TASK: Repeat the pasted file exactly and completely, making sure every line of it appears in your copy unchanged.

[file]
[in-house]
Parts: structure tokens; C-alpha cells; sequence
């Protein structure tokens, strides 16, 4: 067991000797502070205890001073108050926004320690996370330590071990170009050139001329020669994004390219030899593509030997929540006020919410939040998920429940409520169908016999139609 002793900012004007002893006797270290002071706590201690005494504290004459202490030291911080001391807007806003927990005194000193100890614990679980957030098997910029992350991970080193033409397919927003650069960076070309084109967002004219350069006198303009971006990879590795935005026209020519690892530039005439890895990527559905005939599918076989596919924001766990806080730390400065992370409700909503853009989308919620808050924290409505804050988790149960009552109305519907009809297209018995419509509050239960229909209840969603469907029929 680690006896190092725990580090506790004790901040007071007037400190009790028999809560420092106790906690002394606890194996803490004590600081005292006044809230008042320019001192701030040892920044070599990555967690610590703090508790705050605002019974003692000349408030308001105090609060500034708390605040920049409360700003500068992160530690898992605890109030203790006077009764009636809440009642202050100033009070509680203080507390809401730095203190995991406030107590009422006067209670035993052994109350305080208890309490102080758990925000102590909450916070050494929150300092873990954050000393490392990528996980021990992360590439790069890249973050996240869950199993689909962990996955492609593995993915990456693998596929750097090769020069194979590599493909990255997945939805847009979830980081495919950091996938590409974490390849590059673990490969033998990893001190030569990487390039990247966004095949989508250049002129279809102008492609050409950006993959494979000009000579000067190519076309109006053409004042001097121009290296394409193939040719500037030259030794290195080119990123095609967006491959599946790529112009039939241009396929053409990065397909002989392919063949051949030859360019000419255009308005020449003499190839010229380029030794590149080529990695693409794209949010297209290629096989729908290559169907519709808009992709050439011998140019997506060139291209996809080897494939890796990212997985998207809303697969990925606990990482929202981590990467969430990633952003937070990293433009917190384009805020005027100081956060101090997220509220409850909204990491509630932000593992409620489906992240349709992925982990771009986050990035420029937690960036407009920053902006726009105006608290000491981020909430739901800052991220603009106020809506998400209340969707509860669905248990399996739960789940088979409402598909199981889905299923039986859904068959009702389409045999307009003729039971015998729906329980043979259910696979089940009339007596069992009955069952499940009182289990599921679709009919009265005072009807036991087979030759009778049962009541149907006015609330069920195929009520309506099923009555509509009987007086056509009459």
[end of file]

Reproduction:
[in-house]
Parts: structure tokens; C-alpha cells; sequence
């Protein structure tokens, strides 16, 4: 067991000797502070205890001073108050926004320690996370330590071990170009050139001329020669994004390219030899593509030997929540006020919410939040998920429940409520169908016999139609 002793900012004007002893006797270290002071706590201690005494504290004459202490030291911080001391807007806003927990005194000193100890614990679980957030098997910029992350991970080193033409397919927003650069960076070309084109967002004219350069006198303009971006990879590795935005026209020519690892530039005439890895990527559905005939599918076989596919924001766990806080730390400065992370409700909503853009989308919620808050924290409505804050988790149960009552109305519907009809297209018995419509509050239960229909209840969603469907029929 680690006896190092725990580090506790004790901040007071007037400190009790028999809560420092106790906690002394606890194996803490004590600081005292006044809230008042320019001192701030040892920044070599990555967690610590703090508790705050605002019974003692000349408030308001105090609060500034708390605040920049409360700003500068992160530690898992605890109030203790006077009764009636809440009642202050100033009070509680203080507390809401730095203190995991406030107590009422006067209670035993052994109350305080208890309490102080758990925000102590909450916070050494929150300092873990954050000393490392990528996980021990992360590439790069890249973050996240869950199993689909962990996955492609593995993915990456693998596929750097090769020069194979590599493909990255997945939805847009979830980081495919950091996938590409974490390849590059673990490969033998990893001190030569990487390039990247966004095949989508250049002129279809102008492609050409950006993959494979000009000579000067190519076309109006053409004042001097121009290296394409193939040719500037030259030794290195080119990123095609967006491959599946790529112009039939241009396929053409990065397909002989392919063949051949030859360019000419255009308005020449003499190839010229380029030794590149080529990695693409794209949010297209290629096989729908290559169907519709808009992709050439011998140019997506060139291209996809080897494939890796990212997985998207809303697969990925606990990482929202981590990467969430990633952003937070990293433009917190384009805020005027100081956060101090997220509220409850909204990491509630932000593992409620489906992240349709992925982990771009986050990035420029937690960036407009920053902006726009105006608290000491981020909430739901800052991220603009106020809506998400209340969707509860669905248990399996739960789940088979409402598909199981889905299923039986859904068959009702389409045999307009003729039971015998729906329980043979259910696979089940009339007596069992009955069952499940009182289990599921679709009919009265005072009807036991087979030759009778049962009541149907006015609330069920195929009520309506099923009555509509009987007086056509009459």